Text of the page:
General Jewish Labour Bund in Latvia

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The General Jewish Labour Bund in Latvia was a Jewish socialist party in Latvia, adhering to the political line of the General Jewish Labour Bund.

The beginnings of the Latvian Bund[edit]

The first post-independence Latvian Bundist activities began with a congress of members of Unzer Tsayt in Riga in December 1918.[1] In the fall of 1920, a Central Bureau of the Latvian Bund was constituted. The Latvian Bund became an autonomous organization affiliated with the Latvian Socialist Democratic Workers Party. The Bund had one seat in the Central Committee of the Latvian Social Democratic Workers Party.[2]

The Bund, as well as other leftwing groups in Latvia at the time, was repeatedly targeted by far right elements. On June 20, 1921 the president of the party Avrom Braun was sentenced to death by an extraordinary tribunal and executed.[2]

The party published the biweekly Di naye tsayt during seven years.[2]

The relations among Jewish socialists and with the rest of the socialist movement were far better than in Poland; at the first parliamentary elections in 1918 two Bundists were elected, then four at the Riga municipal council election in 1919, on a common list of the Social Democratic bloc, which gained 36 of the 96 seats. According to Daniel Blatman, there were 500 active members of the Latvian Bund in 1934.[1]

The Bundist members of the Latvian Parliament[edit]

Bilingual Bundist election poster from Latvia, announcing a meeting in 1931 with member of Parliament Dr. Noah Meisel

As pointed out by Frank Gordon, "Between the two world wars Latvia was the only country where the Bund had a parliamentary representative of its own.".[3]

I.(Itzhak?) Bärs represented the interests of the Bund in the Latvian Constituent Assembly elected in March–April 1920. He was later the director of a gymnasium where Yiddish was the language of education, and was removed from office after the coup d'état in 1934 on the grounds of "political unreliability".[4] Dr. Noah Meisel, also a Daugavpils city council member, was subsequently elected for the Bund in the three first Latvian Parliaments in 1922, 1925 and 1928, but was not reelected in 1931.[5] He was arrested and deported by the Soviet authorities after the Soviet invasion and annexation of Latvia in 1940 and died in exile in far Northern Russia in 1956.[4]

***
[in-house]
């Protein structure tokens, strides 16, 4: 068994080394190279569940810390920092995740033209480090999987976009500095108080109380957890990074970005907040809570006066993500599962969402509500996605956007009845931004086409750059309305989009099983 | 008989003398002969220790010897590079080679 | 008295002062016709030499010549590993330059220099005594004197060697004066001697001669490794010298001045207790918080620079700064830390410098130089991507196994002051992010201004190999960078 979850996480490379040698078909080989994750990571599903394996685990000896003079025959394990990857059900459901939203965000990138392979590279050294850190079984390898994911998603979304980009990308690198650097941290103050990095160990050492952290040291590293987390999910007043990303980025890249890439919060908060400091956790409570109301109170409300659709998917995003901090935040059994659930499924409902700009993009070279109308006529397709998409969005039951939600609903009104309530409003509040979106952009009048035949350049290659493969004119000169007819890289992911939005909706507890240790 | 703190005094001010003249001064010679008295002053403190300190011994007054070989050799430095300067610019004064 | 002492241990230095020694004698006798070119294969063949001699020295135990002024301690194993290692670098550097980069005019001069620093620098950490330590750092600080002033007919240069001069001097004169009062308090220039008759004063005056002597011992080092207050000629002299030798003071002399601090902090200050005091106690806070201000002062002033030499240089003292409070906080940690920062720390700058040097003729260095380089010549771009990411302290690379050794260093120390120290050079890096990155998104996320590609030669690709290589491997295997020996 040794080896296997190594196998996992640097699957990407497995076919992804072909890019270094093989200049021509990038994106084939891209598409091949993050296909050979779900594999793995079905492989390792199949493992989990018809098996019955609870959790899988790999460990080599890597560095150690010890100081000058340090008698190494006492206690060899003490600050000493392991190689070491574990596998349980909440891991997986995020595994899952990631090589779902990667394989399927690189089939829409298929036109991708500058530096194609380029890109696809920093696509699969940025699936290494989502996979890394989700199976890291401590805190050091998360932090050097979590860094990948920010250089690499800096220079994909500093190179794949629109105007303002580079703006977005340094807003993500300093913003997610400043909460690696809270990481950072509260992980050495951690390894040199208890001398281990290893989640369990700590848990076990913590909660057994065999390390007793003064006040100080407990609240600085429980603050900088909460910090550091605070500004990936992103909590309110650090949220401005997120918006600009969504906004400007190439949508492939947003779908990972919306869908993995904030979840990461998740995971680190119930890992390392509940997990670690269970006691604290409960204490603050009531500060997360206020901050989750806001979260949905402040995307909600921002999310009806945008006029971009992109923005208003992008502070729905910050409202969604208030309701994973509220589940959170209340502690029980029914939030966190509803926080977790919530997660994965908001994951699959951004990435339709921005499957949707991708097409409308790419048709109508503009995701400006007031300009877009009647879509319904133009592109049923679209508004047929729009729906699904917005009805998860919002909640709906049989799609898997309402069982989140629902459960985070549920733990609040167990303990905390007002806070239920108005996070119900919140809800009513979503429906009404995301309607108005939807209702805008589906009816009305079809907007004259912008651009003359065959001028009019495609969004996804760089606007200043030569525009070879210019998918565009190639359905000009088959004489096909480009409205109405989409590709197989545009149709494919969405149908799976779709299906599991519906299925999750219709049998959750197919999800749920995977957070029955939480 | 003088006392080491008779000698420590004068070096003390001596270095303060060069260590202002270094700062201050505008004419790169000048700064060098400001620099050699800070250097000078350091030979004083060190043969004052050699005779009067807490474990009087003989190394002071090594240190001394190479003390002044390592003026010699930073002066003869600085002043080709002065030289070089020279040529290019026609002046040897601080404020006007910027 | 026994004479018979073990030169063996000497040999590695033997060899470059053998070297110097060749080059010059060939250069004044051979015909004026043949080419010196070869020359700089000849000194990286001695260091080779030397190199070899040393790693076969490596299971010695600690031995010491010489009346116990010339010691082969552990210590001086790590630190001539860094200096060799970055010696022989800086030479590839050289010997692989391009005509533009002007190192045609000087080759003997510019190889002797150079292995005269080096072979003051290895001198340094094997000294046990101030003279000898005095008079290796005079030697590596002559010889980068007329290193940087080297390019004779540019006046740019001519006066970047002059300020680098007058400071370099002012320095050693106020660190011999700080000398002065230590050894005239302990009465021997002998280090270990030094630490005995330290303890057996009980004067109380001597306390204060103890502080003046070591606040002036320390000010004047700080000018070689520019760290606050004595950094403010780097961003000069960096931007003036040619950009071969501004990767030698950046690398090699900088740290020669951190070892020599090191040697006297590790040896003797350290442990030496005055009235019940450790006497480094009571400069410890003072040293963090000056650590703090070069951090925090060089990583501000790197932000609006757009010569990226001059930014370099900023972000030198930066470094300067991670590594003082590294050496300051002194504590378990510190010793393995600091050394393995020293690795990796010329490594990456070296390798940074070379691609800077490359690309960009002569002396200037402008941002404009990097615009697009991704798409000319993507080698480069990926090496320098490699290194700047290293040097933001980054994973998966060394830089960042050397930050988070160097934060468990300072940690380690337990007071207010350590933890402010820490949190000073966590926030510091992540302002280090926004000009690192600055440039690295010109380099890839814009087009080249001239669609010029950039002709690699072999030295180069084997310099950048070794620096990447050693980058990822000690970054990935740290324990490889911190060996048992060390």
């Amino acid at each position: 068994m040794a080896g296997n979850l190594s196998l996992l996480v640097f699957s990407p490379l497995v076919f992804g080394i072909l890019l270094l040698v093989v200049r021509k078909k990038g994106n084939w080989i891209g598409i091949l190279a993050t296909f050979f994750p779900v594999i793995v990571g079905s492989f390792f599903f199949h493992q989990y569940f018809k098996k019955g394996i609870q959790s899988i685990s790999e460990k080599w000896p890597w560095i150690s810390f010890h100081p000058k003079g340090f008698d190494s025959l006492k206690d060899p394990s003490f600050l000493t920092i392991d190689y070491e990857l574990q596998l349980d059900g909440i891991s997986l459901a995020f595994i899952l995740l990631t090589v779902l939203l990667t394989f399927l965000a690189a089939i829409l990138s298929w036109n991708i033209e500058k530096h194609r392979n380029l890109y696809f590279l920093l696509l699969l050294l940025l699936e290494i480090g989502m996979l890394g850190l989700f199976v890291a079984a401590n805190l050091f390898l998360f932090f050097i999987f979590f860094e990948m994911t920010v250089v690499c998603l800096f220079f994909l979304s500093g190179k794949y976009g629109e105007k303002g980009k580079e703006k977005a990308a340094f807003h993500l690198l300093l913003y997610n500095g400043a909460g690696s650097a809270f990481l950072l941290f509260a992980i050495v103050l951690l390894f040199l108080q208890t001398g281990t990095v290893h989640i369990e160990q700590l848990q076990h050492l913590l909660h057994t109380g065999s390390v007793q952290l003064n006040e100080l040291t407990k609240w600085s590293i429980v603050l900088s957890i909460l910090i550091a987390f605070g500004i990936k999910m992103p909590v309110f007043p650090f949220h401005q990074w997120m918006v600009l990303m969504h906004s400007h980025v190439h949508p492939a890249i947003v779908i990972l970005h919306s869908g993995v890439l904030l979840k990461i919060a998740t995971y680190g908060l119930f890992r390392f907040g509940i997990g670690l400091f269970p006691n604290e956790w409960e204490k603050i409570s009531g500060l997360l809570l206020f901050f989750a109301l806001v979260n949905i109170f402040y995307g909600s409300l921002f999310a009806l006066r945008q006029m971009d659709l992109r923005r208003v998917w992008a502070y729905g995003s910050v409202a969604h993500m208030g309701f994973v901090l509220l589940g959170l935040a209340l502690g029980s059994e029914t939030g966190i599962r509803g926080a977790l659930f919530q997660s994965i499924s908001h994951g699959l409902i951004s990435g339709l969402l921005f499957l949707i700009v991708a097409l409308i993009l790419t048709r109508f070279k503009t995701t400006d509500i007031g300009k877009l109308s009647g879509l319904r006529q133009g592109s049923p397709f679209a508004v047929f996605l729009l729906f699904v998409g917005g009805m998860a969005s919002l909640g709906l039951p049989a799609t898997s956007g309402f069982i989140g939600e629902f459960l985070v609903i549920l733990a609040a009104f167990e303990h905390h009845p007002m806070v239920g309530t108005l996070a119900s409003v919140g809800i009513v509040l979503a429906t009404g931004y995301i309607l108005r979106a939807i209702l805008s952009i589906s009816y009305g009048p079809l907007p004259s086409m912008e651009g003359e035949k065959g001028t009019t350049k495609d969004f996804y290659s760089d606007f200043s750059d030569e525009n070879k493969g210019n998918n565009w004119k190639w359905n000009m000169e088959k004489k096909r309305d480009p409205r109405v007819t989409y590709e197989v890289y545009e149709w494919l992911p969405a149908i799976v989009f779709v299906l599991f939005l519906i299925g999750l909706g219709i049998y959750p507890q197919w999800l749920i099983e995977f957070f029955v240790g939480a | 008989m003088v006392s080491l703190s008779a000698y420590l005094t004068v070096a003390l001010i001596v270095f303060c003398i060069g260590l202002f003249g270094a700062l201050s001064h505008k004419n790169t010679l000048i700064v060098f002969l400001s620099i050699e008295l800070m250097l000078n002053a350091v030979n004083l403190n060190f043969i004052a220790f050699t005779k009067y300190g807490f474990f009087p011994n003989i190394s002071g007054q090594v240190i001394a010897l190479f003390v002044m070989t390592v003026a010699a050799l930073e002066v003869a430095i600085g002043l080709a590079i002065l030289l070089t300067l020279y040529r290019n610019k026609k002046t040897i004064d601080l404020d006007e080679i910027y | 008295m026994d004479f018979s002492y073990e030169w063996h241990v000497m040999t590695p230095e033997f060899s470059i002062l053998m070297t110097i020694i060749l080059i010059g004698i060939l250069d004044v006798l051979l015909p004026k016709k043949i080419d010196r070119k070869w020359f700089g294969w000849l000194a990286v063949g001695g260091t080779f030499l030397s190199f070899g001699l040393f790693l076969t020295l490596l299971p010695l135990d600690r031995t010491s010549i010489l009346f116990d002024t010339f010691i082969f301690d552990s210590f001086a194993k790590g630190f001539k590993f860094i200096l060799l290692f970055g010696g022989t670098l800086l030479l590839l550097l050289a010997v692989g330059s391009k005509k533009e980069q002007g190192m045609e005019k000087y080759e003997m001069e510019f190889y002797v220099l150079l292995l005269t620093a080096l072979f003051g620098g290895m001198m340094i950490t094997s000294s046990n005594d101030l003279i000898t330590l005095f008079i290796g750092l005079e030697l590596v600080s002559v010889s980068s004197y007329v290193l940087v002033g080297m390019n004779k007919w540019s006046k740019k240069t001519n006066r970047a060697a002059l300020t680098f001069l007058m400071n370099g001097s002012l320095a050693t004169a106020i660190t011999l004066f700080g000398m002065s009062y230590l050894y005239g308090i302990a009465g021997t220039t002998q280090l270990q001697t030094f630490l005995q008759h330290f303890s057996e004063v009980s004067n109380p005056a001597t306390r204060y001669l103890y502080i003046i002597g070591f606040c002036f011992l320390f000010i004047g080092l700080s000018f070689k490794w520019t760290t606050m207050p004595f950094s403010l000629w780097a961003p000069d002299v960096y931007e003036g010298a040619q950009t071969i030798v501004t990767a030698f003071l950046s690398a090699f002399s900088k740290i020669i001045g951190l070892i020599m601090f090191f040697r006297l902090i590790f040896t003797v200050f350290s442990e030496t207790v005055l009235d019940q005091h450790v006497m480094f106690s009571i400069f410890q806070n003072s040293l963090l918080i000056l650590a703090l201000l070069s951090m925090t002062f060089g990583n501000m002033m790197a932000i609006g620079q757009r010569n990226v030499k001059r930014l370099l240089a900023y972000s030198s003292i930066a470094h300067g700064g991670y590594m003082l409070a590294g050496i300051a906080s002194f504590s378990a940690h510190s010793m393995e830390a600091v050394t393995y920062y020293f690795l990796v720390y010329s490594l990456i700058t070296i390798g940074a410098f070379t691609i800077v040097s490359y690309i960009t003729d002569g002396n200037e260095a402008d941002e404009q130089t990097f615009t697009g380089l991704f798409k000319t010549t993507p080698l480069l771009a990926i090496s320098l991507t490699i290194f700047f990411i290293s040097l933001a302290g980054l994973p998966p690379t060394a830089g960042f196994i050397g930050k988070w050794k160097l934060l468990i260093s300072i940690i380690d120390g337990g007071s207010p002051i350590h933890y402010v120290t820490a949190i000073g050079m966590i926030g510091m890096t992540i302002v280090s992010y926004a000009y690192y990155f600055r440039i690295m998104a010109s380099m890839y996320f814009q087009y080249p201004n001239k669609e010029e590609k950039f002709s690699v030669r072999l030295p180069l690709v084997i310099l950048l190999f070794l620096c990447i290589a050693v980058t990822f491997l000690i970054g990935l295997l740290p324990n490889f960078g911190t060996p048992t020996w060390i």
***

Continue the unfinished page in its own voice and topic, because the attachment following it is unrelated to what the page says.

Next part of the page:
According to Valdis Lumans, "the leftist Bund more often than not sided with Latvian Social Democrats more than with the Jewish bloc" (comprising Agudath Israel, the Zionists and the Jewish National Democratic Party).[6]

International affiliation[edit]

After World War I, the Latvian Bund sent a representative, Raphael Abramovitch, to the Russian Social Democratic Labour Party (Menshevik) delegation at the founding Vienna conference of the International Working Union of Socialist Parties in 1921, where he was particularly active in association with the Menshevik leader Julius Martov. He "emerged as one of the recognized leaders of the Vienna Union".[7]

Communist splinter group[edit]

In 1920 Jewish communists also formed the illegal organisation Kamp Bund (The Bund of Struggle), which functioned as the Jewish section of the Communist Party of Latvia. Its leading members included Mark Don­skoy, Iosif Lensky and Abraham Gurevich.[8]

Sources[edit]

  1. ^ a b Daniel Blatman, Bund, The YIVO Encyclopedia of Jews in Eastern Europe
  2. ^ a b c Minczeles, Henri. Histoire générale du Bund: un mouvement révolutionnaire juif. Paris: Editions Austral, 1995. p. 390
  3. ^ Gordon, Frank (Efrayim) (1990). Latvians and Jews Between Germany and Russia. Stockholm: Memento. ISBN 91-87114-08-9. 
  4. ^ a b Press, Bernhard (2000). The murder of the Jews in Latvia: 1941-1945. Northwestern University Press. ISBN 978-0-8101-1729-7. 
  5. ^ Latvia, Encyclopaedia Judaica
  6. ^ Lumans, Valdis (2006). Latvia in World War II. Fordham University Press. p. 547. ISBN 978-0-8232-2627-6. Retrieved 2009-10-31. 
  7. ^ Liebich, André (1997). From the other shore: Russian social democracy after 1921. Cambridge, MA: Harvard University Press. ISBN 978-0-674-32517-3. Retrieved 2009-10-31. 
  8. ^ Dribins, Leo. "The history of the Jewish Community in Latvia". Riga: Ministry of Foreign Affairs of the Republic of Latvia. Retrieved 2009-10-31. 

Additional bibliography[edit]